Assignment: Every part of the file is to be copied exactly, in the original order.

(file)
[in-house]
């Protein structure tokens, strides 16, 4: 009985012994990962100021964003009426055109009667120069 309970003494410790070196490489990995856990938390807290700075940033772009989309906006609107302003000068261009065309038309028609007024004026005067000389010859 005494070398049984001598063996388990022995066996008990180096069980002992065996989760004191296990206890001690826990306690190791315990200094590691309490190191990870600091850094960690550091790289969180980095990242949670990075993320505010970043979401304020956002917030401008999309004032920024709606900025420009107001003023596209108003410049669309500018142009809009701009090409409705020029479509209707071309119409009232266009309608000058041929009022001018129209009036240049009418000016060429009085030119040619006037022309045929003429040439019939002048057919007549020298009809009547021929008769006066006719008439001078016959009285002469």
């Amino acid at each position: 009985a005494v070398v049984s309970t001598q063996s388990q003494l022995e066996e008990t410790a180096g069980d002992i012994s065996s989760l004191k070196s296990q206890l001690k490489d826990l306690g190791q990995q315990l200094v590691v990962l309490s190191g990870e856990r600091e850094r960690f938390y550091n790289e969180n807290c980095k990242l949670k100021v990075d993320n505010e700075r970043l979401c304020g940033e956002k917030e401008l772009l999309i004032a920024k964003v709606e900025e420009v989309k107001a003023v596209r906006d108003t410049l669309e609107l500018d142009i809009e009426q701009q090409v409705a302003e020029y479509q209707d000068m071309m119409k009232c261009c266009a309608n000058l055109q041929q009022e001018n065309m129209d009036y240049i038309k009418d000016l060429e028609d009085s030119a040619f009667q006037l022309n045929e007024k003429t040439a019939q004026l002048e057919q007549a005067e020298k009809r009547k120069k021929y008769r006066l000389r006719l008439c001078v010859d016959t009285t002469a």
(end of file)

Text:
[in-house]
């Protein structure tokens, strides 16, 4: 009985012994990962100021964003009426055109009667120069 309970003494410790070196490489990995856990938390807290700075940033772009989309906006609107302003000068261009065309038309028609007024004026005067000389010859 005494070398049984001598063996388990022995066996008990180096069980002992065996989760004191296990206890001690826990306690190791315990200094590691309490190191990870600091850094960690550091790289969180980095990242949670990075993320505010970043979401304020956002917030401008999309004032920024709606900025420009107001003023596209108003410049669309500018142009809009701009090409409705020029479509209707071309119409009232266009309608000058041929009022001018129209009036240049009418000016060429009085030119040619006037022309045929003429040439019939002048057919007549020298009809009547021929008769006066006719008439001078016959009285002469």
């Amino acid at each position: 009985a005494v070398v049984s309970t001598q063996s388990q003494l022995e066996e008990t410790a180096g069980d002992i012994s065996s989760l004191k070196s296990q206890l001690k490489d826990l306690g190791q990995q315990l200094v590691v990962l309490s190191g990870e856990r600091e850094r960690f938390y550091n790289e969180n807290c980095k990242l949670k100021v990075d993320n505010e700075r970043l979401c304020g940033e956002k917030e401008l772009l999309i004032a920024k964003v709606e900025e420009v989309k107001a003023v596209r906006d108003t410049l669309e609107l500018d142009i809009e009426q701009q090409v409705a302003e020029y479509q209707d000068m071309m119409k009232c261009c266009a309608n000058l055109q041929q009022e001018n065309m129209d009036y240049i038309k009418d000016l060429e028609d009085s030119a040619f009667q006037l022309n045929e007024k003429t040439a019939q004026l002048e057919q007549a005067e020298k009809r009547k120069k021929y008769r006066l000389r006719l008439c001078v010859d016959t009285t002469a």